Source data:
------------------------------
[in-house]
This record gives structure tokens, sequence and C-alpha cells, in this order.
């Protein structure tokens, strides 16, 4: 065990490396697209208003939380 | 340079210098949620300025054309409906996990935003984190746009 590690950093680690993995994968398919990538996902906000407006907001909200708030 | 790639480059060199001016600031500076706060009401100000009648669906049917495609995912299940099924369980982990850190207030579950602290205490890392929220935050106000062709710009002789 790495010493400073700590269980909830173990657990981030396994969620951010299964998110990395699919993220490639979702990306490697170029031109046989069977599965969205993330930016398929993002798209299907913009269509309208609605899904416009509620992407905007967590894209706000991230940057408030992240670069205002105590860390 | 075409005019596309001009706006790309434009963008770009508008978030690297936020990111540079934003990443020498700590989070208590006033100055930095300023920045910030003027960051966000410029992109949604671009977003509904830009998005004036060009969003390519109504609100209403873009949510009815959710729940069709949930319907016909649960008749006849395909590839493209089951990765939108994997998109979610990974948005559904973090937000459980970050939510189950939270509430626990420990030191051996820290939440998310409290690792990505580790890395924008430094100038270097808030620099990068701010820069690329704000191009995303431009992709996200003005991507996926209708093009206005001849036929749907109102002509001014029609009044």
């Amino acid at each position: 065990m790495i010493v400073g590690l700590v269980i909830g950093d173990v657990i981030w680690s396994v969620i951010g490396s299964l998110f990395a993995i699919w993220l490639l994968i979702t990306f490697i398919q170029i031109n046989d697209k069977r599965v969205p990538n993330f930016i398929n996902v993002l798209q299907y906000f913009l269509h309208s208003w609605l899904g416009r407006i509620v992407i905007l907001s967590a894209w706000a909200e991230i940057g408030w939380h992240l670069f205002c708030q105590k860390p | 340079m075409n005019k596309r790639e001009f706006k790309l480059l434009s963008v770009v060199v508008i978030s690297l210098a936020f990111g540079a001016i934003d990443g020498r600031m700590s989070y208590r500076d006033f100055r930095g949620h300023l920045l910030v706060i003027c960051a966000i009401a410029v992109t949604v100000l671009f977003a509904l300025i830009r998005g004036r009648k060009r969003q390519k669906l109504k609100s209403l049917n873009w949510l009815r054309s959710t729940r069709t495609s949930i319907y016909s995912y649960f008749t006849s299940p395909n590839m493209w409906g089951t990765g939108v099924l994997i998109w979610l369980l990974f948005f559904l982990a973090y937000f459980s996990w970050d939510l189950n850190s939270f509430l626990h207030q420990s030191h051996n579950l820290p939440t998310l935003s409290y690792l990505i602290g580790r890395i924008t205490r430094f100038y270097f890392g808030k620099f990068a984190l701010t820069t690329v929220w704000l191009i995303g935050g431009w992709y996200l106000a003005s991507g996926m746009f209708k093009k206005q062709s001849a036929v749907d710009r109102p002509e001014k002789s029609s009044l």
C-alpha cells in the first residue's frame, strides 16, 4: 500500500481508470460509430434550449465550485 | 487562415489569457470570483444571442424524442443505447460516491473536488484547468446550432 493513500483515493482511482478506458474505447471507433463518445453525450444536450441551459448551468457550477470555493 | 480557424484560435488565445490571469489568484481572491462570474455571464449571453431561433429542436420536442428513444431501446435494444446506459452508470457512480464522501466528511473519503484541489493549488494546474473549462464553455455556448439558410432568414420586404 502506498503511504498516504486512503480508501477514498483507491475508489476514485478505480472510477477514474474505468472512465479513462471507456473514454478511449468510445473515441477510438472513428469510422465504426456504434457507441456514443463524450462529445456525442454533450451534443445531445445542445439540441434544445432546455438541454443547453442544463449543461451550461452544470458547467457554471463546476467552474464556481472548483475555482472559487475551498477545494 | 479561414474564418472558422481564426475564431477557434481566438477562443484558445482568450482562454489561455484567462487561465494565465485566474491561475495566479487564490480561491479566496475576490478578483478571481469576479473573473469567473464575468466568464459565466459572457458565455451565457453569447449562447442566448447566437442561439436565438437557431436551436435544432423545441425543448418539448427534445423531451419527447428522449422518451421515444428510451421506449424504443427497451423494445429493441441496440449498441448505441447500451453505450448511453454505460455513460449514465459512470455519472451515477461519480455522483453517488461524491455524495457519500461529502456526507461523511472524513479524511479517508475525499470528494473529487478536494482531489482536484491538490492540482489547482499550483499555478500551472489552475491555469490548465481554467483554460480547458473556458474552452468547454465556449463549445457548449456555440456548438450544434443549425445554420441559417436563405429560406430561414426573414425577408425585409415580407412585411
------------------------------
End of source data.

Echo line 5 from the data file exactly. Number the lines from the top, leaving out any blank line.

C-alpha cells in the first residue's frame, strides 16, 4: 500500500481508470460509430434550449465550485 | 487562415489569457470570483444571442424524442443505447460516491473536488484547468446550432 493513500483515493482511482478506458474505447471507433463518445453525450444536450441551459448551468457550477470555493 | 480557424484560435488565445490571469489568484481572491462570474455571464449571453431561433429542436420536442428513444431501446435494444446506459452508470457512480464522501466528511473519503484541489493549488494546474473549462464553455455556448439558410432568414420586404 502506498503511504498516504486512503480508501477514498483507491475508489476514485478505480472510477477514474474505468472512465479513462471507456473514454478511449468510445473515441477510438472513428469510422465504426456504434457507441456514443463524450462529445456525442454533450451534443445531445445542445439540441434544445432546455438541454443547453442544463449543461451550461452544470458547467457554471463546476467552474464556481472548483475555482472559487475551498477545494 | 479561414474564418472558422481564426475564431477557434481566438477562443484558445482568450482562454489561455484567462487561465494565465485566474491561475495566479487564490480561491479566496475576490478578483478571481469576479473573473469567473464575468466568464459565466459572457458565455451565457453569447449562447442566448447566437442561439436565438437557431436551436435544432423545441425543448418539448427534445423531451419527447428522449422518451421515444428510451421506449424504443427497451423494445429493441441496440449498441448505441447500451453505450448511453454505460455513460449514465459512470455519472451515477461519480455522483453517488461524491455524495457519500461529502456526507461523511472524513479524511479517508475525499470528494473529487478536494482531489482536484491538490492540482489547482499550483499555478500551472489552475491555469490548465481554467483554460480547458473556458474552452468547454465556449463549445457548449456555440456548438450544434443549425445554420441559417436563405429560406430561414426573414425577408425585409415580407412585411